Republicans make nice, but wary of Stimulus 2

@CNNMoney September 8, 2011: 10:25 PM ET

WASHINGTON (CNNMoney) -- The president called for bipartisan support for his jobs package, but Republicans were wary of any proposals that would repeat the 2009 stimulus.

Sen. Orrin Hatch, a Utah Republican, said Obama's proposals sounded like "nothing new."

"It just doubles down on the same failed policies he has pursued before," Hatch said in a statement Thursday night.

Rep. Darrell Issa, a California Republican, sounded a similar note: "The failed stimulus and its successor policies have proven that massive government deficit spending is not the solution -- it is the problem."

Republican leaders, however, were trying to strike a more moderate stance.

House Speaker John Boehner said the president's proposals "merit consideration." In a cordial statement after the speech, Boehner said, "It's my hope that we can work together to end the uncertainty facing families and small businesses, and create a better environment for long-term economic growth and private-sector job creation."

On Twitter, House Majority Leader Eric Cantor wrote: "Good people can disagree. We should work together to find common ground and quickly pass where we agree to grow this economy."

But Cantor also told CNN he objected to Obama's "take it or leave it approach" in asking Congress to pass all his proposals as one package.

What small businesses want from government

In a memo circulated earlier Thursday, Republican House leadership suggested some areas for agreement. There were several items the Republicans cited, and all of them ended up in Obama's speech.

To address the nation's infrastructure problems, Republicans suggested they could agree to a public-private "bank" for repairs of the nation's broken roads and bridges, and to speeding up permitting for construction projects.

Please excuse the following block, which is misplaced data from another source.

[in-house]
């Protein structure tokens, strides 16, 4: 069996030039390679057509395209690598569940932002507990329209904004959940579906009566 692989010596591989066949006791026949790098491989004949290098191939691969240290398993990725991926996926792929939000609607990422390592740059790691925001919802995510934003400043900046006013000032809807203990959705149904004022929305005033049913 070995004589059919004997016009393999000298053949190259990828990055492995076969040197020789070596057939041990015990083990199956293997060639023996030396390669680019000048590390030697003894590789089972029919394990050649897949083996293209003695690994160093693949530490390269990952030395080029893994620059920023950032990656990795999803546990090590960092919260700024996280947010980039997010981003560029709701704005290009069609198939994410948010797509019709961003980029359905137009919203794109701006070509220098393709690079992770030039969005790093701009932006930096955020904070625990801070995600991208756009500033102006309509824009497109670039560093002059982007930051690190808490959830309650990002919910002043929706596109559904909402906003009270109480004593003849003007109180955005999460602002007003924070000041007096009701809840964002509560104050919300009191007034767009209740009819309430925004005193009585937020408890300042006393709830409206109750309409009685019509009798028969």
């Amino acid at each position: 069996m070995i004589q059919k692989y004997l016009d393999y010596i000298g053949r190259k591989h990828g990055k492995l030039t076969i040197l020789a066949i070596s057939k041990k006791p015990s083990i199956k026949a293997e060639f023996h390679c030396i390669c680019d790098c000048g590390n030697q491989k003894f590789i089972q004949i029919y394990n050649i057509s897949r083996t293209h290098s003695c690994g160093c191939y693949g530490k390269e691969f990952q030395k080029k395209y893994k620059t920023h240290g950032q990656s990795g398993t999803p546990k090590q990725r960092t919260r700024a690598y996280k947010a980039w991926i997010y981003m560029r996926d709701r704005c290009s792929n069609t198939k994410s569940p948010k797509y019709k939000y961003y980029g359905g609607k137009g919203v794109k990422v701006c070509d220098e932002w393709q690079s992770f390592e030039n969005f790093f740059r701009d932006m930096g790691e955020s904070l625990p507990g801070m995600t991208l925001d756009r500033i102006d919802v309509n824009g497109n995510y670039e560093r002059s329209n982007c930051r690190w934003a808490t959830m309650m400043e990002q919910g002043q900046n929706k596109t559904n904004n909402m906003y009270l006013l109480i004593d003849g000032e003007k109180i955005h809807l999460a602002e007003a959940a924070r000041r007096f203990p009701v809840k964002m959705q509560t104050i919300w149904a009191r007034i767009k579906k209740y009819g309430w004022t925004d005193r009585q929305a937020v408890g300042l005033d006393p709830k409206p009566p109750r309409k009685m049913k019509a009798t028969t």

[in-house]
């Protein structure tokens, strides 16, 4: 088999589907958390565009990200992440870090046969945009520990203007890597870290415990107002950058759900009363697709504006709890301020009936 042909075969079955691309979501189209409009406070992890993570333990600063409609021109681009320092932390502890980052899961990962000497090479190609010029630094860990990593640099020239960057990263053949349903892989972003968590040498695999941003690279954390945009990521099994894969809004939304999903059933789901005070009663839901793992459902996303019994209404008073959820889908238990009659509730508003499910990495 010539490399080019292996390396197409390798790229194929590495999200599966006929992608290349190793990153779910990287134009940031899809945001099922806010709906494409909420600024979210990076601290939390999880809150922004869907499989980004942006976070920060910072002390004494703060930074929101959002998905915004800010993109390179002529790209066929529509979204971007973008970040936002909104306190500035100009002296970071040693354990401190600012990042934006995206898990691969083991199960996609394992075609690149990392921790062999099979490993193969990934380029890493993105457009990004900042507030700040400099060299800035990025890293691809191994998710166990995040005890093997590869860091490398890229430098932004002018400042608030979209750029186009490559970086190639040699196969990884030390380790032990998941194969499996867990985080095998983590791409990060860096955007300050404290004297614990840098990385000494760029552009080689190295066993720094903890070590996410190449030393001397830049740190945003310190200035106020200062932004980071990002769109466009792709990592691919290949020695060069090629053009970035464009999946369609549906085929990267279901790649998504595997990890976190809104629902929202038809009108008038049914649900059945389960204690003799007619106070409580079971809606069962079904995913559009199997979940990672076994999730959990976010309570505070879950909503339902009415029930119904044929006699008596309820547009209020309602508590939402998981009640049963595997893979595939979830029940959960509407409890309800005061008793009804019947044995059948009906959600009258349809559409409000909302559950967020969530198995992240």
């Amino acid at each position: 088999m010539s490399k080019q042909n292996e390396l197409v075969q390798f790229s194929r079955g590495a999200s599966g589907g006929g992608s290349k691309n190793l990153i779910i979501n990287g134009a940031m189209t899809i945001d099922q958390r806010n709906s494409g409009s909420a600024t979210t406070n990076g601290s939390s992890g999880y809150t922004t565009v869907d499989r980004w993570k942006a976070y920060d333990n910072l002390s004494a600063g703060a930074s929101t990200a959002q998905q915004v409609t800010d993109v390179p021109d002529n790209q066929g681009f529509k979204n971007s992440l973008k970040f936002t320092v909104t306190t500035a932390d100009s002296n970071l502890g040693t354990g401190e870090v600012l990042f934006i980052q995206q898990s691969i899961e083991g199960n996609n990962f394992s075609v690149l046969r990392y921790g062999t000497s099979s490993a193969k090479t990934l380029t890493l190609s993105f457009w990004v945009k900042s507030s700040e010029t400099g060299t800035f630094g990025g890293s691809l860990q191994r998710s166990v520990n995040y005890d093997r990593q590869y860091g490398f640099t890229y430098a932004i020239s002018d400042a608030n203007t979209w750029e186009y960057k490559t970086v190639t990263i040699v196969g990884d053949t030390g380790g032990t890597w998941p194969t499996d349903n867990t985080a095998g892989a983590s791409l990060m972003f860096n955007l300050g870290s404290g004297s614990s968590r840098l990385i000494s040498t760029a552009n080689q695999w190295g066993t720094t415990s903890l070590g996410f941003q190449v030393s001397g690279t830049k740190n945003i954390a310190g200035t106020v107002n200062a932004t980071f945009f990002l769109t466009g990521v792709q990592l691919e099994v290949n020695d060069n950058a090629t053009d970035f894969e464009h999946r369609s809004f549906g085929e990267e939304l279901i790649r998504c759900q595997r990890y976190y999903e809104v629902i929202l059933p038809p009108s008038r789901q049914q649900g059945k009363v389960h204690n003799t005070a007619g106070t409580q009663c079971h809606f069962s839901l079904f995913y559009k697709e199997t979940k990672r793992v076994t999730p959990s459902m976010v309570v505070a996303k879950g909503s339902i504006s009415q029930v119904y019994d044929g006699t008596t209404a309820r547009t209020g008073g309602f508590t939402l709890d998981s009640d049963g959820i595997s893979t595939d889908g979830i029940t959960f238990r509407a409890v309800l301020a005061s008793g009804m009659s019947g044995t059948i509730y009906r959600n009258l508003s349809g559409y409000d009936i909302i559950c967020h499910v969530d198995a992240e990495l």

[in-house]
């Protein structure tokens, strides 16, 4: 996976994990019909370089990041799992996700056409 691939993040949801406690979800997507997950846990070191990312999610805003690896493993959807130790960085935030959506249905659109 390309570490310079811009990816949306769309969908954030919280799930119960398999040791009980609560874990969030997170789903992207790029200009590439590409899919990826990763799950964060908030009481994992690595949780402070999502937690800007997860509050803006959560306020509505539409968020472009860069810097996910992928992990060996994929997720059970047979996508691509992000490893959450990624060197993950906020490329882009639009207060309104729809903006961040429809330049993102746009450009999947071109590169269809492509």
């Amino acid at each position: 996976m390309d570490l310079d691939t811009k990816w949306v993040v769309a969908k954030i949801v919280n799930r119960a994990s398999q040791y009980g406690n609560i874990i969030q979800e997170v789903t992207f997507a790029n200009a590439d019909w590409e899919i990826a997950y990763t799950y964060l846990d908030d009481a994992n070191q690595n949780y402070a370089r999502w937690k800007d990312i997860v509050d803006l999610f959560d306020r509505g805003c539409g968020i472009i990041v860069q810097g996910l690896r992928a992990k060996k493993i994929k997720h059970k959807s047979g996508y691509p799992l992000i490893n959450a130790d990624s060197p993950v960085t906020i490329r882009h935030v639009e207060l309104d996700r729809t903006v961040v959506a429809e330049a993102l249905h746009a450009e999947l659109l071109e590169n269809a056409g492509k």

Republicans also said they are willing to help the unemployed by replicating a Georgia program that matches job seekers with potential employers for on-the-job training. That program allows employers to train a jobless person for eight weeks without having to pay him.

Republicans and the White House have long pointed to common ground in passing free trade deals with Colombia, Panama and South Korea. But the president hasn't officially sent those deals to Congress, because the White House has been seeking some guarantee that Congress would extend the Trade Adjustment Assistance program, which retrains workers laid off when a company moves jobs overseas.

When it comes to extending payroll tax cuts, Republican support is questionable. Cantor reportedly said earlier Thursday that extending the payroll tax cuts was "in the mix."

But a Republican leadership memo suggested that the payroll tax cut extension is not high on their list of priorities, since "there have been no signs that the temporary measure worked in the first place." To top of page

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